5. ^ Gage, M., 1980, "A Review of the Viking Gas Field," in Giant Oil and Gas Fields of the Decade: 1968–1978, AAPG Memoir 30, Halbouty, M.T. editor, Tulsa: American Association of Petroleum Geologists, ISBN 0891813063, p., 39
  6. ^ a b c d Swartz, Kenneth I. (16 April 2015). "Setting the Standard". Vertical Magazine. Archived from the original on 18 April 2015. Retrieved 18 April 2015.
  7. ^ Albright, W.A., Turner, W.L., and Williamson, K.R., "Ninian Field, U.K. sector, North Sea," in Giant Oil and Gas Fields of the Decade: 1968–1978, AAPG Memoir 30, Halbouty, M.T. editor, Tulsa: American Association of Petroleum Geologists, ISBN 0891813063, p. 173
  8. ^ "Key Dates in UK Offshore Oil & Gas Production". UK Offshore Operators Association. Archived from the original on 2009-02-09.
  9. ^ "1975: North Sea oil begins to flow". BBC. 1975-11-03. Retrieved 2010-05-20.
  10. ^ Pickens, T. Boone, 2000, The Luckiest Guy in the World, Washington: Beard Books, ISBN 1587980193, pp. 112–122.
  11. ^ Linsley, P.N., Potter, H.C., McNab, G., and Racher, D., 1980, "The Beatrice Field, Inner Moray Firth, U.K., North Sea," in Giant Oil and Gas Fields of the Decade: 1968–1978, AAPG Memoir 30, Halbouty, M.T. editor, Tulsa: American Association of Petroleum Geologists, ISBN 0891813063, p., 117
  12. ^ "High costs, high stakes on the North Sea". Time. 1975-09-29. Retrieved 2010-05-20.
  13. ^ Petterson, O., Storli, A., Ljosland, E., Nygaard, O., Massie, I., and Carlsen, H., 1992 "The Gullfaks Field," in Giant Oil and Gas Fields of the Decade, 1978–1988, AAPG Memoir 54, Halbouty, M.T., editor, Tulsa: American Association of Petroleum Geologists, ISBN 0891813330, pp. 429–446
  14. ^ Jorde, K., and Diesen, G.W., "The Snorre Field, 1992," in Giant Oil and Gas Fields of the Decade, 1978–1988, AAPG Memoir 54, Halbouty, M.T., editor, Tulsa: American Association of Petroleum Geologists, ISBN 0891813330, pp. 407–416
  15. ^ Hagen, J., and Kvalheim, B., "Oseberg Field, 1992," in Giant Oil and Gas Fields of the Decade, 1978–1988, AAPG Memoir 54, Halbouty, M.T., editor, Tulsa: American Association of Petroleum Geologists, ISBN 0891813330, pp. 417–428
  16. ^ Bolle, L., 1992, "Troll Field," in Giant Oil and Gas Fields of the Decade, 1978–1988, AAPG Memoir 54, Halbouty, M.T., editor, Tulsa: American Association of Petroleum Geologists, ISBN 0891813330, pp. 447–458
  17. ^ McClure, N.M., and Brown, A.A., 1992, "Miller Field," in Giant Oil and Gas Fields of the Decade, 1978–1988, AAPG Memoir 54, Halbouty, M.T., editor, Tulsa: American Association of Petroleum Geologists, ISBN 0891813330, pp. 307–322
  18. ^ Mattingly, G.A., Bretthauer, H.H., 1992, "The Alba Field," in Giant Oil and Gas Fields of the Decade, 1978–1988, AAPG Memoir 54, Halbouty, M.T., editor, Tulsa: American Association of Petroleum Geologists, ISBN 0891813330, pp. 297–305
  19. ^ Ehrenberg, S.N., Gjerstad, H.M., and Hadler-Jacobsen, F., 1992, "Smorbukk Field," in Giant Oil and Gas Fields of the Decade, 1978–1988, AAPG Memoir 54, Halbouty, M.T., editor, Tulsa: American Association of Petroleum Geologists, ISBN 0891813330, pp. 323–348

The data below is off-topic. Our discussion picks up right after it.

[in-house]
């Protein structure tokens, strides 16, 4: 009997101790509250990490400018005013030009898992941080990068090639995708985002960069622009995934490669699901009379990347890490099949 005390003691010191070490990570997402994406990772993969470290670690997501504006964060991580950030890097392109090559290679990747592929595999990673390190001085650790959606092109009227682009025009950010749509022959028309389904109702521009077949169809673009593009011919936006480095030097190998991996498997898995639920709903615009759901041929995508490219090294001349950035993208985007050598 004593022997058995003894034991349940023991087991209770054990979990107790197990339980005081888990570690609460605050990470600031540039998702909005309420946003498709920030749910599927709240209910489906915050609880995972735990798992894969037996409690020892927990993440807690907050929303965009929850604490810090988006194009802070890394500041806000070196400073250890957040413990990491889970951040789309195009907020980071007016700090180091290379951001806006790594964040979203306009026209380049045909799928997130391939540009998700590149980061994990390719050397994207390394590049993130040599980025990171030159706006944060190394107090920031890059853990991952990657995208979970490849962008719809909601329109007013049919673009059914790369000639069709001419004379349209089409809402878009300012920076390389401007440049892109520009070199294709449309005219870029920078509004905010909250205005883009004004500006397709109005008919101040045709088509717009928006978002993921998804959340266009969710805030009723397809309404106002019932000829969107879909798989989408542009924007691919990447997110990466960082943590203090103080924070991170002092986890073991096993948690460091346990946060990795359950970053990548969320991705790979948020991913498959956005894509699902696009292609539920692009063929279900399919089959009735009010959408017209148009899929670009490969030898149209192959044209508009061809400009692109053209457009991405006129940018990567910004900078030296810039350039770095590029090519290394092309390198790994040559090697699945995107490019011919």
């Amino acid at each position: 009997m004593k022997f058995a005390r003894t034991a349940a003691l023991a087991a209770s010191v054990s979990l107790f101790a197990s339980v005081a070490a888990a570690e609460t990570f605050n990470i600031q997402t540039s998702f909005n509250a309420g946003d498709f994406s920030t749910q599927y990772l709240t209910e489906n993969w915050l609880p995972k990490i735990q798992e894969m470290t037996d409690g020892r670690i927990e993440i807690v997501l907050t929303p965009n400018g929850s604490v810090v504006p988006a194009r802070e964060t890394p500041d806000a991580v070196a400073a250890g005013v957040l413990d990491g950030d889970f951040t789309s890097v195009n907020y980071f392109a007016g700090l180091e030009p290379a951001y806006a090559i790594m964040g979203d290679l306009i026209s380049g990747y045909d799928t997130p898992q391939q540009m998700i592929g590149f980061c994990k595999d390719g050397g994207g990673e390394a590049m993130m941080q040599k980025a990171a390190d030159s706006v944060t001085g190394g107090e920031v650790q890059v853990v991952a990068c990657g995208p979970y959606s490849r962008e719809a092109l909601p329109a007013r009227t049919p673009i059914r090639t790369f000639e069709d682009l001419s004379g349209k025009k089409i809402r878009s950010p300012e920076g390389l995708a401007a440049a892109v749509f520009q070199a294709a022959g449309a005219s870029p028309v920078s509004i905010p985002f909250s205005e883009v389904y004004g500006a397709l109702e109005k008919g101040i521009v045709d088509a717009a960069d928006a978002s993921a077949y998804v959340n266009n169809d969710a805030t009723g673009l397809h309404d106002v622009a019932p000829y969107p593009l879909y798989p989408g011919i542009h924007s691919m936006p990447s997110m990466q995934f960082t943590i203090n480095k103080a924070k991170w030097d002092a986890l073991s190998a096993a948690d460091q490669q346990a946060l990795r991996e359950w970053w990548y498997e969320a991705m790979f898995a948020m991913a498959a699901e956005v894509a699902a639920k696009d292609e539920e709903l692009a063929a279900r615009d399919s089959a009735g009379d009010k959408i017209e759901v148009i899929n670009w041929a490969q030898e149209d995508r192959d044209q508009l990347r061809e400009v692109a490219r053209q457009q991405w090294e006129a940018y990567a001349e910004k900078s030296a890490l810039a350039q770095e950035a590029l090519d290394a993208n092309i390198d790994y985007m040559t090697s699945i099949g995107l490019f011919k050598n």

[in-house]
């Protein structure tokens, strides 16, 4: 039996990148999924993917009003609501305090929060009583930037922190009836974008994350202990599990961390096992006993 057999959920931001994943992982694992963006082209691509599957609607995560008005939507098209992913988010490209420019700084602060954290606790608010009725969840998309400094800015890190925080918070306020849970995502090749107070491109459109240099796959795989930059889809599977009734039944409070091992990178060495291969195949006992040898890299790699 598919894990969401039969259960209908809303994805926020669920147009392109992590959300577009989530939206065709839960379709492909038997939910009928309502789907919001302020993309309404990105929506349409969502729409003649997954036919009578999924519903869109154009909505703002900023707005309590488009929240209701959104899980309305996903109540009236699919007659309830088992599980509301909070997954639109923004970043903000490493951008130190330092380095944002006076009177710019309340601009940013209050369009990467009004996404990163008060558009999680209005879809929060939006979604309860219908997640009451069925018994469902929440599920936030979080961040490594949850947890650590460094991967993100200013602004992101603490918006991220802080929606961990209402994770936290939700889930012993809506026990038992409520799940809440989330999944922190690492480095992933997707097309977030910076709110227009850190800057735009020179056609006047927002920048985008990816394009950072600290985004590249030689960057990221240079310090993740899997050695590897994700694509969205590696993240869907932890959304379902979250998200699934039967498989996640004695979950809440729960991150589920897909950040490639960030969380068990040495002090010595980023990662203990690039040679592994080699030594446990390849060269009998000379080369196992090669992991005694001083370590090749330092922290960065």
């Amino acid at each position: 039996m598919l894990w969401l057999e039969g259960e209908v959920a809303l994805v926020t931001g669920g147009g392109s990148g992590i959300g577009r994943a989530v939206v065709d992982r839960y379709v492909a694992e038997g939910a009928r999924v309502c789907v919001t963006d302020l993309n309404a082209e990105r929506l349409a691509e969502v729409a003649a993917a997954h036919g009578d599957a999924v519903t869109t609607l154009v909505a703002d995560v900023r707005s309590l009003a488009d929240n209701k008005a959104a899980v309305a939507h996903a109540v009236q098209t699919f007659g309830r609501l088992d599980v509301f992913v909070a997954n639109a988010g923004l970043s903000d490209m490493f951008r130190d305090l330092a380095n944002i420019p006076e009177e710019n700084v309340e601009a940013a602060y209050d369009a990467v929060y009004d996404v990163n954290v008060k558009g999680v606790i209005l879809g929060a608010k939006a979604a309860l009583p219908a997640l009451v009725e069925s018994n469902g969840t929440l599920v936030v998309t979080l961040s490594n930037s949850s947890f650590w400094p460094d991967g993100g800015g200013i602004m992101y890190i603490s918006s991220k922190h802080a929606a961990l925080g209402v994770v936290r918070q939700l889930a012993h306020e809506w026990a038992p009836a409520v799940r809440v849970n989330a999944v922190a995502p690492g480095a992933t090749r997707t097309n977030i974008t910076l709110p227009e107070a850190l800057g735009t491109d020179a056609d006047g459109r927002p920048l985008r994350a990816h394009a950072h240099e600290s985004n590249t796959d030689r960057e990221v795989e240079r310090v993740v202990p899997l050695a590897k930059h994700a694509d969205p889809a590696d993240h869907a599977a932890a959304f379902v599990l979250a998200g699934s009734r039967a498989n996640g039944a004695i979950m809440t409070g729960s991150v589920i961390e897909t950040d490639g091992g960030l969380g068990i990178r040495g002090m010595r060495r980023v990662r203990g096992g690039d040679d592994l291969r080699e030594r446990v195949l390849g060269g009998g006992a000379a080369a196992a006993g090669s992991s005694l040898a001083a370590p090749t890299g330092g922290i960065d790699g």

20. ^ Linjordet, A., Grung Olsen, R., 1992, "The Jurassic Snohvit Gas Field, Hammerfest Basin, Offshore Northern Norway," in Giant Oil and Gas Fields of the Decade, 1978–1988, AAPG Memoir 54, Halbouty, M.T., editor, Tulsa: American Association of Petroleum Geologists, ISBN 0891813330, pp. 349–370
  21. ^ Provan, D.M., 1992, "Draugen Oil Field, Haltenbanken Province, Offshore Norway," in Giant Oil and Gas Fields of the Decade, 1978–1988, AAPG Memoir 54, Halbouty, M.T., editor, Tulsa: American Association of Petroleum Geologists, ISBN 0891813330, pp. 371–382
  22. ^ Whitley, P.K., 1992, "The Geology of Heidrun," in Giant Oil and Gas Fields of the Decade, 1978–1988, AAPG Memoir 54, Halbouty, M.T., editor, Tulsa: American Association of Petroleum Geologists, ISBN 0891813330, pp. 383–406
  23. ^ Rigzone Oilfield Database
  24. ^ "Johan Sverdrup Field, North Sea". Offshore Technology. Retrieved 2016-09-20.
  25. ^ Mark Lammey. "North Sea industry heading for Lehman Brothers magnitude crash" 27 May 2016.
  26. ^ Johnston, Douglas M. (1976). Marine Policy and the Coastal Community: The Impact of the Law of the Sea (Digitized online by Google books) (illustrated ed.). Taylor & Francis. p. 197. ISBN 978-0-85664-158-9. Retrieved 2009-01-12.
  27. ^ Jan Hagland,, Director of Information for the Norwegian Petroleum Directorate. "Oil & Gas in the North Sea - ExploreNorth". Retrieved 2007-07-24.
  28. ^ Norwegian "Facts 2007" official report, available freely here, [1], page 82
  29. ^ a b Trewin, N. H. (2002). "Hydrocarbons". The Geology of Scotland: Edited by N.H. Trewin (Digitized by Google Books online). Geological Society of London. p. 463. ISBN 978-1-86239-126-0. Retrieved 2008-12-08.